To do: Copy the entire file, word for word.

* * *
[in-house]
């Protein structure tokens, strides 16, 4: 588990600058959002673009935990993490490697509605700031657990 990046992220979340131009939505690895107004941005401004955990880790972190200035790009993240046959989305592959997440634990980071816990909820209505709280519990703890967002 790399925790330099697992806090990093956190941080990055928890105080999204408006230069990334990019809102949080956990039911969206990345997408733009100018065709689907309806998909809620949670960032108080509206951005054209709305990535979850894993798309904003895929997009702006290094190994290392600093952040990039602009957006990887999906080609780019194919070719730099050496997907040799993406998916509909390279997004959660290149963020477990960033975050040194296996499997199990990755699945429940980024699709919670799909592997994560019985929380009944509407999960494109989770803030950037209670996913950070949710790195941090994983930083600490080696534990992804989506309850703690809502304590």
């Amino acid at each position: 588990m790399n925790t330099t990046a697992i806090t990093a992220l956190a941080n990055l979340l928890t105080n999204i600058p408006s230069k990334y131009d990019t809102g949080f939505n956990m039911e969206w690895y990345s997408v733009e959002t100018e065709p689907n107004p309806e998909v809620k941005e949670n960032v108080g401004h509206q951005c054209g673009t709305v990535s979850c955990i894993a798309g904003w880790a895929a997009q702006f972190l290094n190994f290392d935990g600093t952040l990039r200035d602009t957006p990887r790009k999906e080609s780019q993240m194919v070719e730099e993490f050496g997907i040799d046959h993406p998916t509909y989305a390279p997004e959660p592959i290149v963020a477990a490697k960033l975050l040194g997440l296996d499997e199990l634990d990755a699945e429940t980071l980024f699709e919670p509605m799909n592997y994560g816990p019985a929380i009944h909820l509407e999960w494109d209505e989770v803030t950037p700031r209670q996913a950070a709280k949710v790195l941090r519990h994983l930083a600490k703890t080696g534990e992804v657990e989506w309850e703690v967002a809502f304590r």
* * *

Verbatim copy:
[in-house]
């Protein structure tokens, strides 16, 4: 588990600058959002673009935990993490490697509605700031657990 990046992220979340131009939505690895107004941005401004955990880790972190200035790009993240046959989305592959997440634990980071816990909820209505709280519990703890967002 790399925790330099697992806090990093956190941080990055928890105080999204408006230069990334990019809102949080956990039911969206990345997408733009100018065709689907309806998909809620949670960032108080509206951005054209709305990535979850894993798309904003895929997009702006290094190994290392600093952040990039602009957006990887999906080609780019194919070719730099050496997907040799993406998916509909390279997004959660290149963020477990960033975050040194296996499997199990990755699945429940980024699709919670799909592997994560019985929380009944509407999960494109989770803030950037209670996913950070949710790195941090994983930083600490080696534990992804989506309850703690809502304590």
């Amino acid at each position: 588990m790399n925790t330099t990046a697992i806090t990093a992220l956190a941080n990055l979340l928890t105080n999204i600058p408006s230069k990334y131009d990019t809102g949080f939505n956990m039911e969206w690895y990345s997408v733009e959002t100018e065709p689907n107004p309806e998909v809620k941005e949670n960032v108080g401004h509206q951005c054209g673009t709305v990535s979850c955990i894993a798309g904003w880790a895929a997009q702006f972190l290094n190994f290392d935990g600093t952040l990039r200035d602009t957006p990887r790009k999906e080609s780019q993240m194919v070719e730099e993490f050496g997907i040799d046959h993406p998916t509909y989305a390279p997004e959660p592959i290149v963020a477990a490697k960033l975050l040194g997440l296996d499997e199990l634990d990755a699945e429940t980071l980024f699709e919670p509605m799909n592997y994560g816990p019985a929380i009944h909820l509407e999960w494109d209505e989770v803030t950037p700031r209670q996913a950070a709280k949710v790195l941090r519990h994983l930083a600490k703890t080696g534990e992804v657990e989506w309850e703690v967002a809502f304590r």